In the movies, ''the suburbs'' are never just a place. They're a state of mind, a mythology we all know in our bones. The myth goes something like this: The suburbs are comfortable, maybe even beautiful, but their serenity is rooted in a friendly American conformity, so that the people who live there have to repress their true selves, which will emerge when they drink too much and have affairs, or rage at each other for their dishonesty, which was all caused in the first place by...the suburbs.
The best thing about Revolutionary Road, a cool-blooded and disquieting adaptation of Richard Yates' 1961 novel about a powerfully unhappy Connecticut couple, is that it doesn't end with that rote vision of bourgeois anomie. It only begins there. Frank and April Wheeler (Leonardo DiCaprio and Kate Winslet) are about 30, with two kids, and both believe they can evade the traps of the existence they've chosen. The year is 1955, and Frank has a New York job that bores him, marketing business machines. He takes solace in feeling superior to his work, and also in his midday martinis and occasional dip into the secretarial pool. April, meanwhile, wanted to be an actress, and still feels she's meant for higher things.
Moved to reach for something more, April comes up with a plan: She and Frank will sell their home and move to Paris, where she'll work as a government secretary and he will...find himself. (It's like a '60s fantasy a decade ahead of time.) Revolutionary Road was directed by Sam Mendes, who made the glibly scathing American Beauty, only here he wants us to share not just Frank and April's misery but the frail reveries that hold them together. The escape-to-Paris idea is naive, impractical a pipe dream. Yet it's fueled by something Mendes captures about the '50s, an era when people often had deep imaginative sparks that exceeded their ability to voice them. Winslet has the tricky job of making us see the glimmer of wisdom in April's cockeyed plan, and she pulls it off, even as DiCaprio's Frank chipper, forthright, wholesome even in betrayal tugs the couple back to reality.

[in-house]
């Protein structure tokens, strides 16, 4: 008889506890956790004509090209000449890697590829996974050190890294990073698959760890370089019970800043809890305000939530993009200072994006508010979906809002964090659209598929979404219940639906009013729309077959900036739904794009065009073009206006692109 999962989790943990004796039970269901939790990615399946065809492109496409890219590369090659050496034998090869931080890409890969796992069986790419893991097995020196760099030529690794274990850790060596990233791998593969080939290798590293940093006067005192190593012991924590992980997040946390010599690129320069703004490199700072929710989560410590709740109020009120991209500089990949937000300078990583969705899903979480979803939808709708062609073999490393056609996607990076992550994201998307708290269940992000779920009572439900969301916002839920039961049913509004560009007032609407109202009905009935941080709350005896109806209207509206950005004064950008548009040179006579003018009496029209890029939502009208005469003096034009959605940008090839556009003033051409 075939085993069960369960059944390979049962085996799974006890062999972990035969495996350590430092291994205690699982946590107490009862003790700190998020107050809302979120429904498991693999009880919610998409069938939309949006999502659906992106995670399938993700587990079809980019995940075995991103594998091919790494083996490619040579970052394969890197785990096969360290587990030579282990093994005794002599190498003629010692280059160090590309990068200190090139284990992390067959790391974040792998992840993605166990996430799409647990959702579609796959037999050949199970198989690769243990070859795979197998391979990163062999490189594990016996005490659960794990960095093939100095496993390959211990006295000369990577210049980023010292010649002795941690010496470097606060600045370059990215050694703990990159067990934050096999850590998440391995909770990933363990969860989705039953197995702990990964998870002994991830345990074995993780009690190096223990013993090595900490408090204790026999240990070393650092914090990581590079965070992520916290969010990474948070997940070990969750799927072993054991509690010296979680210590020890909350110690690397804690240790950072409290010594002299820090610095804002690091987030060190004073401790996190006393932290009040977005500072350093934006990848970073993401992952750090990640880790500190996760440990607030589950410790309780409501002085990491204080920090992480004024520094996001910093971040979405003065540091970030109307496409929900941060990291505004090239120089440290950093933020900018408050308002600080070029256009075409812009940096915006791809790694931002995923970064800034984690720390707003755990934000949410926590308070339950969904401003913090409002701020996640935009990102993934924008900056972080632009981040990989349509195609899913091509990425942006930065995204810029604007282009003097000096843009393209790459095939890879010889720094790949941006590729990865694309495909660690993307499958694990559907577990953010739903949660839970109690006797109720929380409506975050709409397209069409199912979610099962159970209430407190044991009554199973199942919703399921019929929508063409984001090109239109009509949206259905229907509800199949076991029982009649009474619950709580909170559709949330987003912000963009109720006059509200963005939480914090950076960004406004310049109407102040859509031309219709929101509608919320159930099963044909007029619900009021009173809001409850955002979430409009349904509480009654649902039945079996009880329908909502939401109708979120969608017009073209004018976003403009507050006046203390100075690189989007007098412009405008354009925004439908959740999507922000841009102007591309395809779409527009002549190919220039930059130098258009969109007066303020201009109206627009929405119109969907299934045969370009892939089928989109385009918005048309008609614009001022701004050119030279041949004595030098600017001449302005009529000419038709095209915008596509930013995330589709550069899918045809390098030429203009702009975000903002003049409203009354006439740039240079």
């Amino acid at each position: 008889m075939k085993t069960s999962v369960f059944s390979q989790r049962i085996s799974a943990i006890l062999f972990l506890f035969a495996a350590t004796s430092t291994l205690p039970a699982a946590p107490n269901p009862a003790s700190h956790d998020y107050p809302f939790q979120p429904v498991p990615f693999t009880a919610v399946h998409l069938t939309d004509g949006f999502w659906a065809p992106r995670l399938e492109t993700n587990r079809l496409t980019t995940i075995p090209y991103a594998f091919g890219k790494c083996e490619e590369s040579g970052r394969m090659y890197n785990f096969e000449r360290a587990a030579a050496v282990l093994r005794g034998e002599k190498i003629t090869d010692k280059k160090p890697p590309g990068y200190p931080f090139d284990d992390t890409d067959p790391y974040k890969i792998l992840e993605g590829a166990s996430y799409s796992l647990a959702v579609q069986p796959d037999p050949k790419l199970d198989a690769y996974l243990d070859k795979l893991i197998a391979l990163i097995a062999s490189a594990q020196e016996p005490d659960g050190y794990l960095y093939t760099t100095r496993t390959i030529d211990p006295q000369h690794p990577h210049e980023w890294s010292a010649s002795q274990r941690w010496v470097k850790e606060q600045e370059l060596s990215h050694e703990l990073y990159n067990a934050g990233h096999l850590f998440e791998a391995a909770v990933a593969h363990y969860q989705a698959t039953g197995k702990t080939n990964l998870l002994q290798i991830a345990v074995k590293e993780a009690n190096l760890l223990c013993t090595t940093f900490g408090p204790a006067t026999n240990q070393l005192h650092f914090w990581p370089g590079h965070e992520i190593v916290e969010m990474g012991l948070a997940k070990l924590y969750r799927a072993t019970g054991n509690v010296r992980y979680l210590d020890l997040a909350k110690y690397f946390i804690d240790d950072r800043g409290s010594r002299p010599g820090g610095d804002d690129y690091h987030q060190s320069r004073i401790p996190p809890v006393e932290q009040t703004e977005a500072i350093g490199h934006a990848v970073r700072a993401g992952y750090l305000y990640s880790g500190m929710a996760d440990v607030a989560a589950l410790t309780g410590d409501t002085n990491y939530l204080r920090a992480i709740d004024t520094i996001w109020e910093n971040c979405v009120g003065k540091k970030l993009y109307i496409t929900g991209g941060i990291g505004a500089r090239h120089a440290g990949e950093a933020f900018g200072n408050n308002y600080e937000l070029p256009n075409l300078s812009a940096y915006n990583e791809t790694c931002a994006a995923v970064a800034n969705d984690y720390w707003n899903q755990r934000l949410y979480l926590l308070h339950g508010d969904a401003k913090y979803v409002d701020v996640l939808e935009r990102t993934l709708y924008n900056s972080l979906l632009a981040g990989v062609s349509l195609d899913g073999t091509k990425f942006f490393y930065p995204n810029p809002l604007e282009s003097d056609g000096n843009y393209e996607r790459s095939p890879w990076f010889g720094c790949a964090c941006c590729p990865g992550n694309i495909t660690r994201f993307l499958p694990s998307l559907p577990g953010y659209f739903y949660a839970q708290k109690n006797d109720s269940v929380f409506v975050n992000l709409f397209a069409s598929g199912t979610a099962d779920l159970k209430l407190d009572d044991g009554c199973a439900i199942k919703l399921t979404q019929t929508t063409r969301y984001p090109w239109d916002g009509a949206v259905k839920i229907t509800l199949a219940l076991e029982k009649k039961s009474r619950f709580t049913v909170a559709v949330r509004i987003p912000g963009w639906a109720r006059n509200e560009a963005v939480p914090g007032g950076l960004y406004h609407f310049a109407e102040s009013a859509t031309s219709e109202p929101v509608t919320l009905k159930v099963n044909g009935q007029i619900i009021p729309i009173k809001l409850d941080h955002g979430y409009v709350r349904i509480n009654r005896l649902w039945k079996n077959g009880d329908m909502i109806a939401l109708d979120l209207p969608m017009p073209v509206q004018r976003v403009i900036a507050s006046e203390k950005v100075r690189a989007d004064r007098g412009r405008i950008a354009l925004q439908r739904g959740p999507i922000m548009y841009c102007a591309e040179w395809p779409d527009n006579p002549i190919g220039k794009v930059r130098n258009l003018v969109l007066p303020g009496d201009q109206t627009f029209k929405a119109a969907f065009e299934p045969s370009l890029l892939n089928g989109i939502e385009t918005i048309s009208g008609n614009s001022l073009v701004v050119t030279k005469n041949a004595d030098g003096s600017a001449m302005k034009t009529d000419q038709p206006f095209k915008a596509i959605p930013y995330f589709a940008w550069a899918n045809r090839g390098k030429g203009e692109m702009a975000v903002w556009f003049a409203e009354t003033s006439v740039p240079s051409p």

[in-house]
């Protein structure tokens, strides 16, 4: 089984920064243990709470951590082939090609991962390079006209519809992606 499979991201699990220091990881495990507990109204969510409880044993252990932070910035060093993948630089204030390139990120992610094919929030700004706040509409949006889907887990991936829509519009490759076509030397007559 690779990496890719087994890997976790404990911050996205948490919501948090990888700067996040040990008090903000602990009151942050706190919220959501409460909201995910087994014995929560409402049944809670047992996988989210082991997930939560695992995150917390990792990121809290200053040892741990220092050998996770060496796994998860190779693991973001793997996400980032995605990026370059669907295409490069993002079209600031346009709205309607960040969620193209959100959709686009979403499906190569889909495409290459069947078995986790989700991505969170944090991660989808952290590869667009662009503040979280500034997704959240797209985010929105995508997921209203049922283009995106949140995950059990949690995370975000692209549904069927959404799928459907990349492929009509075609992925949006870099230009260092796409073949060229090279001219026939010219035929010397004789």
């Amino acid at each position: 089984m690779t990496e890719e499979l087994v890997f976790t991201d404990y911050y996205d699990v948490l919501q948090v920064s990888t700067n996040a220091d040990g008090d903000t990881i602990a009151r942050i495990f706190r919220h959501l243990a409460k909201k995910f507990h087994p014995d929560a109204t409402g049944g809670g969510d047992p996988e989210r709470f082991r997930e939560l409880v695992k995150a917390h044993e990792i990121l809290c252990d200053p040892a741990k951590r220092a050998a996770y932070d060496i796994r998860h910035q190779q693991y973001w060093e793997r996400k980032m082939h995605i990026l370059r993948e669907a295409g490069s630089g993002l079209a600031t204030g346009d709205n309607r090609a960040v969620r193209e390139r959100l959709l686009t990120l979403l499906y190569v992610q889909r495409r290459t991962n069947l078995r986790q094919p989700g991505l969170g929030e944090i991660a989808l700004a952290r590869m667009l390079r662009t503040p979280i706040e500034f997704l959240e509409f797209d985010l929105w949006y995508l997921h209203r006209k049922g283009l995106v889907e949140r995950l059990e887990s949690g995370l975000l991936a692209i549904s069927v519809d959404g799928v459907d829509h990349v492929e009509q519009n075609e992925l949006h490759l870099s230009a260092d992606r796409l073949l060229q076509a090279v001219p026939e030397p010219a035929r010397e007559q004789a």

Revolutionary Road has deception, adultery, operatic shouting, the then-forbidden specter of abortion, and a few scenes that spotlight the remarkable performance of Michael Shannon as John Givings, a mathematician who's been hospitalized for insanity, and who proves how unfit for society he is by making every acid comment cut to the truths that no one else will speak. The film is lavishly dark some might say too dark yet I'd suggest it has a different limitation: For all its shattering domestic discord, there's something remote and aestheticized about it. April brings a private well of conflict to her middle-class prison, but Winslet is so meticulous in her telegraphed despair that she intrigues us, moves us, yet never quite touches our unguarded nerves. B+